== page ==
So what can you spend your time doing around town?
• Illegal Burger
• Tommis Burger Joint
• Freddy Fuego
• Villa Paradiso
Treat yo self
• Der Peppern Gror
Street food from around the world
• Mathallen Vulkan
• Oslo Street Food (Torggata Bad)
Gourmet Eats and Michelin Star restaurants
• Ekeberg restauranten
The most popular food delivery operator in Oslo is Foodora and there are plenty of options to satisfy every taste.
• Himkok (Drinks) – 20th place on “The World’s Top 50 Bars”
• Røør – craft beers, shuffleboard, no food
• Torggata Botaniske – original plant-inspired drinks
Oslo has a vibrant nightlife, and many venues to dance or have some drinks.
• Jæger – good music and drinks, often crowded
• The Villa
• Blå – popular jazz club
Activities and Entertainment
• Holmenkollen National Arena: Area for winter sports like cross country skiing, ski jumping, etc.
• Ullevaal Stadion: Stadium, home of Norwegian football team
• Bislett Stadion: Stadium hosting football team, track-and-field area is open to use for people
• Vallhall Arena: Indoor area hosting football and basketball matches
• Telenor Arena: Host variety of events including sports music and entertainment.
Sporting Events and teams:
• Vålerenga Ishockey: Oslo Ice hockey team
• Vålerenga Fotball: Oslo Soccer team
• FC Lyn: Oslo based soccer team
• Ammerud Basket: Oslo based basketball team
• Rockefeller Music Hall: A big complex with multiple stages.
• Underwater Pub: Opera along with pint of beer and food.
• Bla Concerts by the River: Live music shows for up-and-coming bands.
• Oslo Spektrum: Venue that hosts many international stars
• Cafe Mono: a bar and concert hall hosting bands that are new to the scene
• Revolver: a venue for rock music
• Oslo Concert Hall: the home of classical music, symphonic sounds of Oslo’s Philharmonic Orchestra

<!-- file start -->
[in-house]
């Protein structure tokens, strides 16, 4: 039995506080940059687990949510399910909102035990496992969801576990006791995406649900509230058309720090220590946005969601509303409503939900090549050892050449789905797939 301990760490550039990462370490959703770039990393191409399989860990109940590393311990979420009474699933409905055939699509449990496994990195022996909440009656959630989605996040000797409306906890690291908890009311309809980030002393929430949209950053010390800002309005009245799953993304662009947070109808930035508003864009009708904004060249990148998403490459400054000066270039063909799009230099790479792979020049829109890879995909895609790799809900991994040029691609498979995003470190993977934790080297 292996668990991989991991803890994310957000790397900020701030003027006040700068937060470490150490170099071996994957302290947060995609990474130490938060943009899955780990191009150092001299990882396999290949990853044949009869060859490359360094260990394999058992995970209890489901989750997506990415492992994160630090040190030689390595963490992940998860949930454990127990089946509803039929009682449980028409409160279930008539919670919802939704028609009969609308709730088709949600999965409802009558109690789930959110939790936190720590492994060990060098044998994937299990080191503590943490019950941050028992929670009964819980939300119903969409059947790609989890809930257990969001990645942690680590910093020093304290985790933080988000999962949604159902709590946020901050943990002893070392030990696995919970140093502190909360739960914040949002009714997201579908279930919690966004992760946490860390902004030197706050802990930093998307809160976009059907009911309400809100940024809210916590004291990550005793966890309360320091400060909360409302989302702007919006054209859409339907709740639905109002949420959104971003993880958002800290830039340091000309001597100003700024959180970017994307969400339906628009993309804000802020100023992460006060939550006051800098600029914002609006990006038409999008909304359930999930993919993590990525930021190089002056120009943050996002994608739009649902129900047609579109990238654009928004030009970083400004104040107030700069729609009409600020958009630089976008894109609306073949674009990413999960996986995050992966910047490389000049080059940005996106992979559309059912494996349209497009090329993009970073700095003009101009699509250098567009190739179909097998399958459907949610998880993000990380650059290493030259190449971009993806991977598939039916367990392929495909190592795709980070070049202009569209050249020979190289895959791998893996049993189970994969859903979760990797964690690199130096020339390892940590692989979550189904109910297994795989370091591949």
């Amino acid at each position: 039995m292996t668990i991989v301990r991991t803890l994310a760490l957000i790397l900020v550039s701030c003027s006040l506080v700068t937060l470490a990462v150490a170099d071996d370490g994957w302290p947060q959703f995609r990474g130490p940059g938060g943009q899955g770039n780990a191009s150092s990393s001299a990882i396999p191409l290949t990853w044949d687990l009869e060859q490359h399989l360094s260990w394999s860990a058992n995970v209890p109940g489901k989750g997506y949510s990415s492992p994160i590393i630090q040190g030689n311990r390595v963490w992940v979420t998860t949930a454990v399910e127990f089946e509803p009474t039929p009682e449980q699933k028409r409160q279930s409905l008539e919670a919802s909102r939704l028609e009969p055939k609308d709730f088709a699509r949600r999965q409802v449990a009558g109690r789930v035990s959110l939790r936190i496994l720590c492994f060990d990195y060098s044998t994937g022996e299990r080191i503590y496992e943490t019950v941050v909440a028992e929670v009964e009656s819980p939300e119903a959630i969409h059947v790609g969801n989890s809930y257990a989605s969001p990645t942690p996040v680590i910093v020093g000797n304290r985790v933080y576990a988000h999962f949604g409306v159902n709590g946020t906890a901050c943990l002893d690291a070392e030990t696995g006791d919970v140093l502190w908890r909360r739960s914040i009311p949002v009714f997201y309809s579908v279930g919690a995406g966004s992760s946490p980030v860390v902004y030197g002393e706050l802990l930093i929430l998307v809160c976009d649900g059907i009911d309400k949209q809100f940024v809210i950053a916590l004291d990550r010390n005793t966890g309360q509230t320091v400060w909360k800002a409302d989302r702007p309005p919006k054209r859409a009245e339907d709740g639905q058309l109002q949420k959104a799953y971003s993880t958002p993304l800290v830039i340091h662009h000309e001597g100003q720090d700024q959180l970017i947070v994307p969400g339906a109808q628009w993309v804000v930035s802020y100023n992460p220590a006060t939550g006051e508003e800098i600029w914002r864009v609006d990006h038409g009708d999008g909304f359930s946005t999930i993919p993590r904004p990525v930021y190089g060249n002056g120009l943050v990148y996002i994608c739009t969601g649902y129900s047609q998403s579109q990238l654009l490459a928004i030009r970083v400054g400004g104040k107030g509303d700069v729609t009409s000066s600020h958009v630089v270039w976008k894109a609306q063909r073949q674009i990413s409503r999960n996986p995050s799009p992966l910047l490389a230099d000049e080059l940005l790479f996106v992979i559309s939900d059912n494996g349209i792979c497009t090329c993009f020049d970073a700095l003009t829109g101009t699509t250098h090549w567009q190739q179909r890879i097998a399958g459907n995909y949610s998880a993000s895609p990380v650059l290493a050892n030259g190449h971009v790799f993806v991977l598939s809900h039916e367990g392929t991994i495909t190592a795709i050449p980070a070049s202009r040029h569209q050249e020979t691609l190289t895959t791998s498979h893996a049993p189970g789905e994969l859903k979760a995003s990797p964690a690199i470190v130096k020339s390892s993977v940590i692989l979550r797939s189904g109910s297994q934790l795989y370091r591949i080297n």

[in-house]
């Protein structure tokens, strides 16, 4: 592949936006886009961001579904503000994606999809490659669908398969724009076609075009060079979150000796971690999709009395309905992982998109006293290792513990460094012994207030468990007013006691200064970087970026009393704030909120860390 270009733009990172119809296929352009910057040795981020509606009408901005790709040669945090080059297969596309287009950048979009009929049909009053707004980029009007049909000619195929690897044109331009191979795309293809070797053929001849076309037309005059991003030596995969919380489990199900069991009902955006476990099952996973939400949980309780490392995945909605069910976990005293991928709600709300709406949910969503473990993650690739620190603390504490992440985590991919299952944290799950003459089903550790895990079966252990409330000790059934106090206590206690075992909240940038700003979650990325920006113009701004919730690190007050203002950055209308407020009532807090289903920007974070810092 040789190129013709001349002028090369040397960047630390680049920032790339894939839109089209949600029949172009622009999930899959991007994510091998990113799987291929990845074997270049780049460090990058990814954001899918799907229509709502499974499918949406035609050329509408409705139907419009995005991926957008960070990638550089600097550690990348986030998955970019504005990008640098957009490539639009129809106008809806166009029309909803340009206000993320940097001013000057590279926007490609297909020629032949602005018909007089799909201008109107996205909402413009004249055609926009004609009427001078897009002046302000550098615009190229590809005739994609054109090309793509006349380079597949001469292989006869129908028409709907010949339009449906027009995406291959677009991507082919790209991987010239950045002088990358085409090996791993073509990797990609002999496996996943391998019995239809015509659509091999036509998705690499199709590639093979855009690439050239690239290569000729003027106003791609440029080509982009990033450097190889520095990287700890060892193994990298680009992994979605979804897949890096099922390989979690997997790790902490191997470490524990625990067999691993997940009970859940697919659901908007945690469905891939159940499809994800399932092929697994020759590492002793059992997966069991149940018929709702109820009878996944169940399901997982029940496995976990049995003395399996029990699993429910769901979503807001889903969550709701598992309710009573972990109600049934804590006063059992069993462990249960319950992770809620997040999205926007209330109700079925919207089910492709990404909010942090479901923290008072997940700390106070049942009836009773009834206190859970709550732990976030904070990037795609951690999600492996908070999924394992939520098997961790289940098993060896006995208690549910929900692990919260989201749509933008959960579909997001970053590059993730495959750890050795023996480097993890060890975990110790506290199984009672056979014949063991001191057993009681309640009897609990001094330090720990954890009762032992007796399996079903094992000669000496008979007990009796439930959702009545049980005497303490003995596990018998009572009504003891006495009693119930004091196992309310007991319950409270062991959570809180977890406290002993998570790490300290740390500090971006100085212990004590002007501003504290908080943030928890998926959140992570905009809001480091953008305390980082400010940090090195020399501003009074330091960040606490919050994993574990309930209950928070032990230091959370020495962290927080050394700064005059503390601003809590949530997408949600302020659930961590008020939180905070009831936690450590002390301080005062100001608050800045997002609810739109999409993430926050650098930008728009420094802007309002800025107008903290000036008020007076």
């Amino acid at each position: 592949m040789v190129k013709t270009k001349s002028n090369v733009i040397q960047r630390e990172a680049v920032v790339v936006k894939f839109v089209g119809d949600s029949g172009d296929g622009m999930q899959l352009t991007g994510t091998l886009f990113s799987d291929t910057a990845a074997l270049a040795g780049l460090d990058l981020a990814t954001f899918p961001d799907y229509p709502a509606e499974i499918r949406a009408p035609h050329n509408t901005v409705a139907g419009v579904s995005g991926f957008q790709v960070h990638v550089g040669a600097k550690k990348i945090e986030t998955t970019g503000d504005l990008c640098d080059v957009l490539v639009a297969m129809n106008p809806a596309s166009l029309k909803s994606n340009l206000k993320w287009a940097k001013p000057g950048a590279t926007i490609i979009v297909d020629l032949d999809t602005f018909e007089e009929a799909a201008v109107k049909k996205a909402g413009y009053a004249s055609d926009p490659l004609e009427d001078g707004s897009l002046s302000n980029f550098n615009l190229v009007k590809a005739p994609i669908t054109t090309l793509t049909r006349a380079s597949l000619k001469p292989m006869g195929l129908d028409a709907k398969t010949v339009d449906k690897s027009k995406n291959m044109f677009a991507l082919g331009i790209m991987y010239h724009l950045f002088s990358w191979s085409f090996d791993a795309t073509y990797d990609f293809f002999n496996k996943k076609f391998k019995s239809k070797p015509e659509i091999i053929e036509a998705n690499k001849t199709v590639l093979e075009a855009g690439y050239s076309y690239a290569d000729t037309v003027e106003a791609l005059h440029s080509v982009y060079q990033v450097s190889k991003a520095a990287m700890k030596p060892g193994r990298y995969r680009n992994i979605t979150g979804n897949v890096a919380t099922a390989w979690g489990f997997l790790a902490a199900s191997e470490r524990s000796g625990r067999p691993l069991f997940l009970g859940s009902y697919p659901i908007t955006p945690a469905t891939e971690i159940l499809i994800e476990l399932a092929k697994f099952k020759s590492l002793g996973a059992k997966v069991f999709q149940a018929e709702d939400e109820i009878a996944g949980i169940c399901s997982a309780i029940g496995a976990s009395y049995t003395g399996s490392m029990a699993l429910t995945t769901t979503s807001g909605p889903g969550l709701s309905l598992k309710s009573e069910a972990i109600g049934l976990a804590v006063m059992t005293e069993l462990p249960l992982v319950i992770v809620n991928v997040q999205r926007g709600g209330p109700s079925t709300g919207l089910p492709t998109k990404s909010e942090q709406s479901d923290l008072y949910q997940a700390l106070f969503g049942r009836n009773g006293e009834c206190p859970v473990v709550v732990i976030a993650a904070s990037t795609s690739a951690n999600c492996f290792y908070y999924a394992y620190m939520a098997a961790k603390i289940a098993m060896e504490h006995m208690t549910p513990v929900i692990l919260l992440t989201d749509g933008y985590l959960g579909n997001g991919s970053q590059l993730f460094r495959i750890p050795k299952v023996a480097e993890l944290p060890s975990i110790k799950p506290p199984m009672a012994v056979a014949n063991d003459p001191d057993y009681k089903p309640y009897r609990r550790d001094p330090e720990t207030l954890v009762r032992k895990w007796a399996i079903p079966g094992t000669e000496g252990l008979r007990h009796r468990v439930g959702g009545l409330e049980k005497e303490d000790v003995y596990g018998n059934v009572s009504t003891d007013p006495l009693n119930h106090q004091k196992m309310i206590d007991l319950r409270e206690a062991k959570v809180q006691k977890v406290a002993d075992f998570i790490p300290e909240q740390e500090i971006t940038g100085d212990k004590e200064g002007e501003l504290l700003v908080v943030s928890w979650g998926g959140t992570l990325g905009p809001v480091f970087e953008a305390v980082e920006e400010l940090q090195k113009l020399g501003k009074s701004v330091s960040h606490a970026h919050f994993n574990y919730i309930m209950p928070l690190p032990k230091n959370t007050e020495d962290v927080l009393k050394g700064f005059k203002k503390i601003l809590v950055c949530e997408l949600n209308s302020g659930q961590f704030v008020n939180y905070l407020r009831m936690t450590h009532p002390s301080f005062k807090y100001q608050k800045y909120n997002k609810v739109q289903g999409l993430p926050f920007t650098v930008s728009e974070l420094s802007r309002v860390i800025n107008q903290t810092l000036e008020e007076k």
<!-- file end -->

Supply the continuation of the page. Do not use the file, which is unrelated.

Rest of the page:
• Herr Nilsen: Unique cocktails and Dixieland Jazz
• Parkteatret: Historic building to hear pop, indie, bluegrass to country music.
Popular Festivals, Holidays, and Traditions
• Øyafestivalen: Annual music festival
• Norwegian Wood Festival: Annual music festival taking place in June
• Oslo World Music Festival: Annual music festival in October showcasing music from Asia and the Americas.
• Oslo Medieval Festival: Featuring music and traditional arts and crafts.
• Gladmat: Food Festival
• Oslo Jazz Festival: Annual events in the month of August
• St. Lucia Day: National holiday. Festival of lights and parades across Norway.
Museums and Attractions
• The Viking Ship Museum: Home to the world’s best-preserved Viking ships
• The Fram Museum: Explore the story of Norwegian polar expeditions
• Munch Museum: Houses works by Edvard Munch.
• National Gallery: the largest public collection of paintings, drawings and sculptures
• Norsk Folkemuseum: Open-air museum with 155 traditional houses
• Popsenteret: Explore Norwegian pop music
• Vigeland Park: Largest sculpture park by a single artist
• Nobel Peace Center: Museum dedicated to the Nobel Peace Prize
• SatsElixia: Largest fitness center chain in Oslo
• Skiing in Oslo: Cross country skiing areas like Nordmarka are easily accessible by metro.
• Jogging in Oslo: There are various jogging trails in parks and forests. Most of the trails can be found in Endomondo, or look up hiking trails on ut.no
If you can’t wait to join a new community with which you could develop your skills – or just hang out – we got you. Here’s what you can do:
• Talk to your new colleagues – they should be able to recommend some interesting events or include you in hobby groups of your liking
• Find a MeetUp group in Oslo
• Join InterNations to connect with fellow expats
• Join Oslo Expat Cafe Facebook group
Ready? Good luck!